For those of us who have ever sifted through our daily emails and realized that we never subscribed to half of the messages in our inbox, the concept of automatic enrollment is quite familiar. In order to stop receiving advertisements, sales notifications, or updates from stores or websites that we visited one or more times, the burden is placed upon the individual to hit “unsubscribe.”
Numerous studies have demonstrated the effectiveness of automatic enrollment in retirement accounts such as 401(k) plans and the Thrift Savings Plan (TSP). The TSP’s automatic-enrollment feature has numerous benefits that outweigh its costs. Here’s what you need to know about it.
What Is TSP Automatic Enrollment?
The TSP is the U.S. government’s long-term retirement savings and investment plan for federal employees, including members of the military. It is similar to 401(k) plans available across the private sector.
TSP automatic enrollment automatically integrates newly hired federal employees (those under the Federal Employees Retirement System, or FERS) and military members under the Blended Retirement System (BRS) into the Thrift Savings Plan program.
The government instituted automatic enrollment in August 2010, and it has dramatically increased the number of people participating in TSP and helped federal employees and service members capitalize on employer matching contributions
Automatic enrollment helps individuals increase their retirement savings by “nudging” them into saving.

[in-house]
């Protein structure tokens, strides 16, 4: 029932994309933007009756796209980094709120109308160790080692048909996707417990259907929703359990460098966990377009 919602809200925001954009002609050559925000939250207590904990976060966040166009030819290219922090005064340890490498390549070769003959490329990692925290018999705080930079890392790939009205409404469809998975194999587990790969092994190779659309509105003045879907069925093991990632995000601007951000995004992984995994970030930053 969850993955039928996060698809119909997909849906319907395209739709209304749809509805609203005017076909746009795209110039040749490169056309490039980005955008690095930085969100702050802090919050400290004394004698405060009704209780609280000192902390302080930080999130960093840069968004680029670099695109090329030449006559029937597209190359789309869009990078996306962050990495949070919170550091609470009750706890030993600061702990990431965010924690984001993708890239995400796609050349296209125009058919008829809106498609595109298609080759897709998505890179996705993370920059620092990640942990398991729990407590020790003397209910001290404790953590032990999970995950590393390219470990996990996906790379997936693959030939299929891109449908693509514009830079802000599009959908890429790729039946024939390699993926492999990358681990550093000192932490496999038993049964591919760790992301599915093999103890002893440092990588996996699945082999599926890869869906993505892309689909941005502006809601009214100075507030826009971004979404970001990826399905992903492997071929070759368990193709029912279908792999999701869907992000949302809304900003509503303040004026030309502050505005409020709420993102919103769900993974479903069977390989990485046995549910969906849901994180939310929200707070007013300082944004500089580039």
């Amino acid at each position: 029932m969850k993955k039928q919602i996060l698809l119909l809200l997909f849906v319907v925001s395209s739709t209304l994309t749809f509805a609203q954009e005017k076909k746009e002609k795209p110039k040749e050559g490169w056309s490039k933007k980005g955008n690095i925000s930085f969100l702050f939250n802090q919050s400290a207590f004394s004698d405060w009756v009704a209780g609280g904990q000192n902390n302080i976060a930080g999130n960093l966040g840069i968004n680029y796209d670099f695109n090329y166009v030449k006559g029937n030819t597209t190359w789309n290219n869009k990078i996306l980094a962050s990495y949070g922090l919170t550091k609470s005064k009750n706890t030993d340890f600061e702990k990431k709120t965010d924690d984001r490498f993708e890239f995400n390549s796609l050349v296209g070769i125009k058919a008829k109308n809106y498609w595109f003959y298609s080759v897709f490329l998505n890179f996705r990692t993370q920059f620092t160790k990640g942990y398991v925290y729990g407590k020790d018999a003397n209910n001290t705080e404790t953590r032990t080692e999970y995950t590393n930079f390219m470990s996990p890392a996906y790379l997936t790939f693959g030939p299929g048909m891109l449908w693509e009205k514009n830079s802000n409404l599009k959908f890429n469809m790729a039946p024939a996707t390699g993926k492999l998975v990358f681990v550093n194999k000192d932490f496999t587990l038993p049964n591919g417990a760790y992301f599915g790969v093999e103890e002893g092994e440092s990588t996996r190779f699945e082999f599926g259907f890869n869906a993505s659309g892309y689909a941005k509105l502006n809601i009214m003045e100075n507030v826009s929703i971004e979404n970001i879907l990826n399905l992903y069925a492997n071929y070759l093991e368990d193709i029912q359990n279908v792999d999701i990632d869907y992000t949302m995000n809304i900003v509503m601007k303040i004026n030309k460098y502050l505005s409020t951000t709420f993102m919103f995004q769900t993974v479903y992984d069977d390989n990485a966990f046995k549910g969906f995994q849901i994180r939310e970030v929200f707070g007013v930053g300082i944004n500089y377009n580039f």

Newly hired federal workers and service members can opt out of the TSP if they do not wish to contribute.
Impact of the TSP Auto-Enrollment Program
The Congressional Budget Office (CBO) released a study showing the impact the TSP auto-enrollment (AE) program had on plan participation, contribution as a percentage of salary and other factors. The results were positive across the board.
|TSP Behavior||Hired Before AE (Hired between August 2009 and July 2010)||Hired After AE (Hired between August 2010 and July 2011)|
|Percentage of workers who contribute||60.0||96.7|
|Average contribution rate (As a percentage of salary)||2.9||4.4|
|Average contribution rate for those who contributed (As a percentage of salary)||4.8||4.5|
|Percentage of workers whose whole portfolio is invested in the G Fund||76.0||79.7|
|Pecentage of workers’ portfolio invested in the GFund||84.3||85.5|
|Average ratio of balance to pay||0.2||0.2|
This table covers the period just prior to and just after the auto-enrollment program began for the FERS retirement system. The default contribution at this time was 3%, and the default investment fund was the G Fund.
You will notice a large percentage of the participants left their investments in the G Fund. In 2020, TSP increased automatic contributions from 3% to 5% and changed the default fund from the G Fund to the most appropriate lifecycle fund, based on the participant’s age.Changes to TSP Automatic-Enrollment Percentages
Changes to TSP Automatic-Enrollment Percentages
When the government rolled out automatic enrollment in 2010, newly hired (or rehired) civilian federal workers had 3% of their salary each pay period directly deposited into their individually held TSP accounts. The U.S. military employed the same practice several years later when the Blended Retirement System was introduced: Service members who began serving on or after Jan. 1, 2019, were also automatically enrolled in TSP, with 3% of their pay deducted from their paychecks after their first 60 days.